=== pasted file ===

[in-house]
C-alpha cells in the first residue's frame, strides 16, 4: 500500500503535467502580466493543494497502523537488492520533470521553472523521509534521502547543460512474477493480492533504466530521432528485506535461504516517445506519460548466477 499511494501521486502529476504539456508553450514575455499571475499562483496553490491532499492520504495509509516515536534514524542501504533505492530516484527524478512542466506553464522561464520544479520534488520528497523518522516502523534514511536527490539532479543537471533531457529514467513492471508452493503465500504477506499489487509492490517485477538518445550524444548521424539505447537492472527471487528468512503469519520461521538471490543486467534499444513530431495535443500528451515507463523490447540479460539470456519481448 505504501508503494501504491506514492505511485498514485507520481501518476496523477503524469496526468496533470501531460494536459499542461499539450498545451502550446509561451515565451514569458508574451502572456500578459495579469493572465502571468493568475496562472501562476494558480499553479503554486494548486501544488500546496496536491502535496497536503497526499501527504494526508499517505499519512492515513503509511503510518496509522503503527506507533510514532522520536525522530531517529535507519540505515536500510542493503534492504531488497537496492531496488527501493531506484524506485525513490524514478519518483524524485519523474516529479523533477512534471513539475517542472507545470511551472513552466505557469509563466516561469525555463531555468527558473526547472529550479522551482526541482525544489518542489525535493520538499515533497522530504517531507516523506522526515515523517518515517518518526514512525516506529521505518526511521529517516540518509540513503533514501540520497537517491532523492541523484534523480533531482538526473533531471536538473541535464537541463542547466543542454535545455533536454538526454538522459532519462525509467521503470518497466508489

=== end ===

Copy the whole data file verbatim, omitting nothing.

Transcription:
[in-house]
C-alpha cells in the first residue's frame, strides 16, 4: 500500500503535467502580466493543494497502523537488492520533470521553472523521509534521502547543460512474477493480492533504466530521432528485506535461504516517445506519460548466477 499511494501521486502529476504539456508553450514575455499571475499562483496553490491532499492520504495509509516515536534514524542501504533505492530516484527524478512542466506553464522561464520544479520534488520528497523518522516502523534514511536527490539532479543537471533531457529514467513492471508452493503465500504477506499489487509492490517485477538518445550524444548521424539505447537492472527471487528468512503469519520461521538471490543486467534499444513530431495535443500528451515507463523490447540479460539470456519481448 505504501508503494501504491506514492505511485498514485507520481501518476496523477503524469496526468496533470501531460494536459499542461499539450498545451502550446509561451515565451514569458508574451502572456500578459495579469493572465502571468493568475496562472501562476494558480499553479503554486494548486501544488500546496496536491502535496497536503497526499501527504494526508499517505499519512492515513503509511503510518496509522503503527506507533510514532522520536525522530531517529535507519540505515536500510542493503534492504531488497537496492531496488527501493531506484524506485525513490524514478519518483524524485519523474516529479523533477512534471513539475517542472507545470511551472513552466505557469509563466516561469525555463531555468527558473526547472529550479522551482526541482525544489518542489525535493520538499515533497522530504517531507516523506522526515515523517518515517518518526514512525516506529521505518526511521529517516540518509540513503533514501540520497537517491532523492541523484534523480533531482538526473533531471536538473541535464537541463542547466543542454535545455533536454538526454538522459532519462525509467521503470518497466508489